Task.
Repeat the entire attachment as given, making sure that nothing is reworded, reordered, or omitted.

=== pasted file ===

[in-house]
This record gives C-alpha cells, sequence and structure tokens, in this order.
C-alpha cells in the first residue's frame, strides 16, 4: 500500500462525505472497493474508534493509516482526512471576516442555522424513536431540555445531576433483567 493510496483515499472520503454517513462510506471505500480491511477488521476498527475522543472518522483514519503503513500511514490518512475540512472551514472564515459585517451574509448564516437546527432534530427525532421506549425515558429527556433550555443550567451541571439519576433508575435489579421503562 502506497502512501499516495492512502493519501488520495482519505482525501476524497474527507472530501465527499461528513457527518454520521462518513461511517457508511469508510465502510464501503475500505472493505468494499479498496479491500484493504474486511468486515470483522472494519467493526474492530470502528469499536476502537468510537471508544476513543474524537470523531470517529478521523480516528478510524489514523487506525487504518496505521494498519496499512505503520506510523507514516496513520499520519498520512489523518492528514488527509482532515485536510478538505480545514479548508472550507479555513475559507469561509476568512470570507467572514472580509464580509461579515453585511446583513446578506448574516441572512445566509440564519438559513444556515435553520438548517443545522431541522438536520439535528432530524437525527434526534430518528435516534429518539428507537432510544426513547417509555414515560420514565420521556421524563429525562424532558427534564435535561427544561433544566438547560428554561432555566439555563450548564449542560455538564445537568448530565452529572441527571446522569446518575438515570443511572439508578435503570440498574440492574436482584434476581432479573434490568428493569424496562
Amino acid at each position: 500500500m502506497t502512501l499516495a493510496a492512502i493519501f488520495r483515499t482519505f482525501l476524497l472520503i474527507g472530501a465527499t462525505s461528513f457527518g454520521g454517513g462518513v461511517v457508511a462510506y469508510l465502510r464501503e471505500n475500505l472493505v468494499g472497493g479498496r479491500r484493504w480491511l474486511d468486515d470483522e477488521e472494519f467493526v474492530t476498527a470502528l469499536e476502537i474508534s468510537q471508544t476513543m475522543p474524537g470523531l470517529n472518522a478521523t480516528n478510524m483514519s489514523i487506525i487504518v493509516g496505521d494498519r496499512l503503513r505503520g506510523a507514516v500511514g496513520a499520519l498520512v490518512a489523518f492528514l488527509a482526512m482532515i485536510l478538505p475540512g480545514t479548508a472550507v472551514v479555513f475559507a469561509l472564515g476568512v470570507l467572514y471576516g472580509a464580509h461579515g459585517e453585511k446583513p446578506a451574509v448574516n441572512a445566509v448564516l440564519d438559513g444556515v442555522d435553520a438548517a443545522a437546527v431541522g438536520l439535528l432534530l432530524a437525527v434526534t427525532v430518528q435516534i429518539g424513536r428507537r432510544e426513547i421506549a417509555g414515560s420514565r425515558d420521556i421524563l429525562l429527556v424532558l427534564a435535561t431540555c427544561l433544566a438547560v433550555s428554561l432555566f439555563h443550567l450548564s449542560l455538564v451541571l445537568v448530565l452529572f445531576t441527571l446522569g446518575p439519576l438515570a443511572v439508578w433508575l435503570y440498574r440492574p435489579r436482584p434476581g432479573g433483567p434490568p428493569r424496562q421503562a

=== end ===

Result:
[in-house]
This record gives C-alpha cells, sequence and structure tokens, in this order.
C-alpha cells in the first residue's frame, strides 16, 4: 500500500462525505472497493474508534493509516482526512471576516442555522424513536431540555445531576433483567 493510496483515499472520503454517513462510506471505500480491511477488521476498527475522543472518522483514519503503513500511514490518512475540512472551514472564515459585517451574509448564516437546527432534530427525532421506549425515558429527556433550555443550567451541571439519576433508575435489579421503562 502506497502512501499516495492512502493519501488520495482519505482525501476524497474527507472530501465527499461528513457527518454520521462518513461511517457508511469508510465502510464501503475500505472493505468494499479498496479491500484493504474486511468486515470483522472494519467493526474492530470502528469499536476502537468510537471508544476513543474524537470523531470517529478521523480516528478510524489514523487506525487504518496505521494498519496499512505503520506510523507514516496513520499520519498520512489523518492528514488527509482532515485536510478538505480545514479548508472550507479555513475559507469561509476568512470570507467572514472580509464580509461579515453585511446583513446578506448574516441572512445566509440564519438559513444556515435553520438548517443545522431541522438536520439535528432530524437525527434526534430518528435516534429518539428507537432510544426513547417509555414515560420514565420521556421524563429525562424532558427534564435535561427544561433544566438547560428554561432555566439555563450548564449542560455538564445537568448530565452529572441527571446522569446518575438515570443511572439508578435503570440498574440492574436482584434476581432479573434490568428493569424496562
Amino acid at each position: 500500500m502506497t502512501l499516495a493510496a492512502i493519501f488520495r483515499t482519505f482525501l476524497l472520503i474527507g472530501a465527499t462525505s461528513f457527518g454520521g454517513g462518513v461511517v457508511a462510506y469508510l465502510r464501503e471505500n475500505l472493505v468494499g472497493g479498496r479491500r484493504w480491511l474486511d468486515d470483522e477488521e472494519f467493526v474492530t476498527a470502528l469499536e476502537i474508534s468510537q471508544t476513543m475522543p474524537g470523531l470517529n472518522a478521523t480516528n478510524m483514519s489514523i487506525i487504518v493509516g496505521d494498519r496499512l503503513r505503520g506510523a507514516v500511514g496513520a499520519l498520512v490518512a489523518f492528514l488527509a482526512m482532515i485536510l478538505p475540512g480545514t479548508a472550507v472551514v479555513f475559507a469561509l472564515g476568512v470570507l467572514y471576516g472580509a464580509h461579515g459585517e453585511k446583513p446578506a451574509v448574516n441572512a445566509v448564516l440564519d438559513g444556515v442555522d435553520a438548517a443545522a437546527v431541522g438536520l439535528l432534530l432530524a437525527v434526534t427525532v430518528q435516534i429518539g424513536r428507537r432510544e426513547i421506549a417509555g414515560s420514565r425515558d420521556i421524563l429525562l429527556v424532558l427534564a435535561t431540555c427544561l433544566a438547560v433550555s428554561l432555566f439555563h443550567l450548564s449542560l455538564v451541571l445537568v448530565l452529572f445531576t441527571l446522569g446518575p439519576l438515570a443511572v439508578w433508575l435503570y440498574r440492574p435489579r436482584p434476581g432479573g433483567p434490568p428493569r424496562q421503562a